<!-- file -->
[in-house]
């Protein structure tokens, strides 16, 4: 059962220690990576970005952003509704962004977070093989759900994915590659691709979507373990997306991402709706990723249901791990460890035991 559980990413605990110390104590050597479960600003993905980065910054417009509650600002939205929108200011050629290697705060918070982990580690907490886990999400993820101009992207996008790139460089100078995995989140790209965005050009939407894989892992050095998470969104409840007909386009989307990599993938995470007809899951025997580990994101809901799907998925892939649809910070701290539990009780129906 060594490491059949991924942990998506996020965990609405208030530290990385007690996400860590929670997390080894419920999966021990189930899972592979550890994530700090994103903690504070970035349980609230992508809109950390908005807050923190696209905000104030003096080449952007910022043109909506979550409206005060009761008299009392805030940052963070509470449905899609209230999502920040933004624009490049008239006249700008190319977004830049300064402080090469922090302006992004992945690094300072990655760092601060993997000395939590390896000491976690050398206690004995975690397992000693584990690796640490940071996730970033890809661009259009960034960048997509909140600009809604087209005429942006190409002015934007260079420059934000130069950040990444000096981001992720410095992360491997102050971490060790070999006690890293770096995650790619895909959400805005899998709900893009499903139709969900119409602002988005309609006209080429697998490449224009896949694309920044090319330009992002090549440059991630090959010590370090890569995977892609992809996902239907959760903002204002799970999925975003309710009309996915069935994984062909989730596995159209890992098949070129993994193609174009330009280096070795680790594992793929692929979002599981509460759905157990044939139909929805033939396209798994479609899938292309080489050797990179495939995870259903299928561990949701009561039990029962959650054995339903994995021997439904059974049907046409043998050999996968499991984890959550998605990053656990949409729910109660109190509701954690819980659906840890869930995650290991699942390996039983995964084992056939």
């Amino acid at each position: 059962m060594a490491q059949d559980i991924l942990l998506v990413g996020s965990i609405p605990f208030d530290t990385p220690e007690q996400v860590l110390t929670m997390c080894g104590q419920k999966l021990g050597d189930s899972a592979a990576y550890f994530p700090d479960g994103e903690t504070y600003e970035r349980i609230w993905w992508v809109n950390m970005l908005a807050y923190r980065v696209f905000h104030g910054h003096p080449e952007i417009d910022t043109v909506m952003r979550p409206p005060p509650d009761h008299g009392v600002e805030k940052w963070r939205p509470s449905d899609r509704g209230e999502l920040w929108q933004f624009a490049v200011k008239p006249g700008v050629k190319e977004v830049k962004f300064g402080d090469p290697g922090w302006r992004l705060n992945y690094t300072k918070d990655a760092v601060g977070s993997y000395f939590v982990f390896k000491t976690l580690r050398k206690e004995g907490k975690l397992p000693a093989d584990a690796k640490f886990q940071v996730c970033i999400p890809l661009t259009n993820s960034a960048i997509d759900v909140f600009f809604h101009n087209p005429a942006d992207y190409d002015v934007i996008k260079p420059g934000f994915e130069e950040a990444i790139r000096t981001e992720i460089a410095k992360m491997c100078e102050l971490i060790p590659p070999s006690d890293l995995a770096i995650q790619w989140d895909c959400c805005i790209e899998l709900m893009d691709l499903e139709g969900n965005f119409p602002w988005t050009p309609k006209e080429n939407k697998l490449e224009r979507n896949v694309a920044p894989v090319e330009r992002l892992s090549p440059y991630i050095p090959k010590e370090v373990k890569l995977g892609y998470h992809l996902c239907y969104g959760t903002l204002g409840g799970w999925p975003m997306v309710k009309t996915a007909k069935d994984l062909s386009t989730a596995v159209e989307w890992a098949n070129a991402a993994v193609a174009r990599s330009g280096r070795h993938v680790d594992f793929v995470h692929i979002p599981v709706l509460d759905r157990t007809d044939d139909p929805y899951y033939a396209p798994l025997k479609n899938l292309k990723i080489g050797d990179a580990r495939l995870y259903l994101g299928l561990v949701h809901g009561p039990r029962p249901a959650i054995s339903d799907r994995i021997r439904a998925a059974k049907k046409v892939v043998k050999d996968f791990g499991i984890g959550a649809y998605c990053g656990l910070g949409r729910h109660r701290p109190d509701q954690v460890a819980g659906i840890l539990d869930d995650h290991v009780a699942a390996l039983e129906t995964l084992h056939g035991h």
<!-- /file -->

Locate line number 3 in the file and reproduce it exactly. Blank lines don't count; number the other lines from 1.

């Amino acid at each position: 059962m060594a490491q059949d559980i991924l942990l998506v990413g996020s965990i609405p605990f208030d530290t990385p220690e007690q996400v860590l110390t929670m997390c080894g104590q419920k999966l021990g050597d189930s899972a592979a990576y550890f994530p700090d479960g994103e903690t504070y600003e970035r349980i609230w993905w992508v809109n950390m970005l908005a807050y923190r980065v696209f905000h104030g910054h003096p080449e952007i417009d910022t043109v909506m952003r979550p409206p005060p509650d009761h008299g009392v600002e805030k940052w963070r939205p509470s449905d899609r509704g209230e999502l920040w929108q933004f624009a490049v200011k008239p006249g700008v050629k190319e977004v830049k962004f300064g402080d090469p290697g922090w302006r992004l705060n992945y690094t300072k918070d990655a760092v601060g977070s993997y000395f939590v982990f390896k000491t976690l580690r050398k206690e004995g907490k975690l397992p000693a093989d584990a690796k640490f886990q940071v996730c970033i999400p890809l661009t259009n993820s960034a960048i997509d759900v909140f600009f809604h101009n087209p005429a942006d992207y190409d002015v934007i996008k260079p420059g934000f994915e130069e950040a990444i790139r000096t981001e992720i460089a410095k992360m491997c100078e102050l971490i060790p590659p070999s006690d890293l995995a770096i995650q790619w989140d895909c959400c805005i790209e899998l709900m893009d691709l499903e139709g969900n965005f119409p602002w988005t050009p309609k006209e080429n939407k697998l490449e224009r979507n896949v694309a920044p894989v090319e330009r992002l892992s090549p440059y991630i050095p090959k010590e370090v373990k890569l995977g892609y998470h992809l996902c239907y969104g959760t903002l204002g409840g799970w999925p975003m997306v309710k009309t996915a007909k069935d994984l062909s386009t989730a596995v159209e989307w890992a098949n070129a991402a993994v193609a174009r990599s330009g280096r070795h993938v680790d594992f793929v995470h692929i979002p599981v709706l509460d759905r157990t007809d044939d139909p929805y899951y033939a396209p798994l025997k479609n899938l292309k990723i080489g050797d990179a580990r495939l995870y259903l994101g299928l561990v949701h809901g009561p039990r029962p249901a959650i054995s339903d799907r994995i021997r439904a998925a059974k049907k046409v892939v043998k050999d996968f791990g499991i984890g959550a649809y998605c990053g656990l910070g949409r729910h109660r701290p109190d509701q954690v460890a819980g659906i840890l539990d869930d995650h290991v009780a699942a390996l039983e129906t995964l084992h056939g035991h």